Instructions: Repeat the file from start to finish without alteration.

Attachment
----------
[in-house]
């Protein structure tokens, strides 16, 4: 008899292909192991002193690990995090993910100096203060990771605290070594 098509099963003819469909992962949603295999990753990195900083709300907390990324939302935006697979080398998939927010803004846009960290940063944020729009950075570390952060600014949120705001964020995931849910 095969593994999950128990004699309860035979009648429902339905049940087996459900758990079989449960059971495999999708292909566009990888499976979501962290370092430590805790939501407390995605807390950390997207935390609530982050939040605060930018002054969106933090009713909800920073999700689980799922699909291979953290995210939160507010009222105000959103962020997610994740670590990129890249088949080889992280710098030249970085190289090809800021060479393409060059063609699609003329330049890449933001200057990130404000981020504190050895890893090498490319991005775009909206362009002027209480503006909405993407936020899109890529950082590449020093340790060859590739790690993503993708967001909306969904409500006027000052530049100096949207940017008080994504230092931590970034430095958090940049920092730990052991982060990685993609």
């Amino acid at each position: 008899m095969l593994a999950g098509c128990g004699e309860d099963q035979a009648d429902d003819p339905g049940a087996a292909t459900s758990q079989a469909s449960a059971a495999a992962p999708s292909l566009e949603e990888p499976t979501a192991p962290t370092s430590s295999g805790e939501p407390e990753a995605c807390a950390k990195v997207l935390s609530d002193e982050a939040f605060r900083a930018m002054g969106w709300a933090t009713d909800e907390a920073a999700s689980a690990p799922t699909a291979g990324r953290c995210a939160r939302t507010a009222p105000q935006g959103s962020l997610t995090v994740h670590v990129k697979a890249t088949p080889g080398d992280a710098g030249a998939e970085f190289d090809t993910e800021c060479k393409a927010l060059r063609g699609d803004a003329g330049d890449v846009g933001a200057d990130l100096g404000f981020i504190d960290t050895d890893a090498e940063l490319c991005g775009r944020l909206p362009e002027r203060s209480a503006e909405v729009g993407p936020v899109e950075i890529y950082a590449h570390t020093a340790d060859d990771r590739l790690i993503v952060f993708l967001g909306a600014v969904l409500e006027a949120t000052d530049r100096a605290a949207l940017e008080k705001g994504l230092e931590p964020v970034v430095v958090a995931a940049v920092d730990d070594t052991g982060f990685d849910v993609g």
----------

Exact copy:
[in-house]
């Protein structure tokens, strides 16, 4: 008899292909192991002193690990995090993910100096203060990771605290070594 098509099963003819469909992962949603295999990753990195900083709300907390990324939302935006697979080398998939927010803004846009960290940063944020729009950075570390952060600014949120705001964020995931849910 095969593994999950128990004699309860035979009648429902339905049940087996459900758990079989449960059971495999999708292909566009990888499976979501962290370092430590805790939501407390995605807390950390997207935390609530982050939040605060930018002054969106933090009713909800920073999700689980799922699909291979953290995210939160507010009222105000959103962020997610994740670590990129890249088949080889992280710098030249970085190289090809800021060479393409060059063609699609003329330049890449933001200057990130404000981020504190050895890893090498490319991005775009909206362009002027209480503006909405993407936020899109890529950082590449020093340790060859590739790690993503993708967001909306969904409500006027000052530049100096949207940017008080994504230092931590970034430095958090940049920092730990052991982060990685993609």
């Amino acid at each position: 008899m095969l593994a999950g098509c128990g004699e309860d099963q035979a009648d429902d003819p339905g049940a087996a292909t459900s758990q079989a469909s449960a059971a495999a992962p999708s292909l566009e949603e990888p499976t979501a192991p962290t370092s430590s295999g805790e939501p407390e990753a995605c807390a950390k990195v997207l935390s609530d002193e982050a939040f605060r900083a930018m002054g969106w709300a933090t009713d909800e907390a920073a999700s689980a690990p799922t699909a291979g990324r953290c995210a939160r939302t507010a009222p105000q935006g959103s962020l997610t995090v994740h670590v990129k697979a890249t088949p080889g080398d992280a710098g030249a998939e970085f190289d090809t993910e800021c060479k393409a927010l060059r063609g699609d803004a003329g330049d890449v846009g933001a200057d990130l100096g404000f981020i504190d960290t050895d890893a090498e940063l490319c991005g775009r944020l909206p362009e002027r203060s209480a503006e909405v729009g993407p936020v899109e950075i890529y950082a590449h570390t020093a340790d060859d990771r590739l790690i993503v952060f993708l967001g909306a600014v969904l409500e006027a949120t000052d530049r100096a605290a949207l940017e008080k705001g994504l230092e931590p964020v970034v430095v958090a995931a940049v920092d730990d070594t052991g982060f990685d849910v993609g």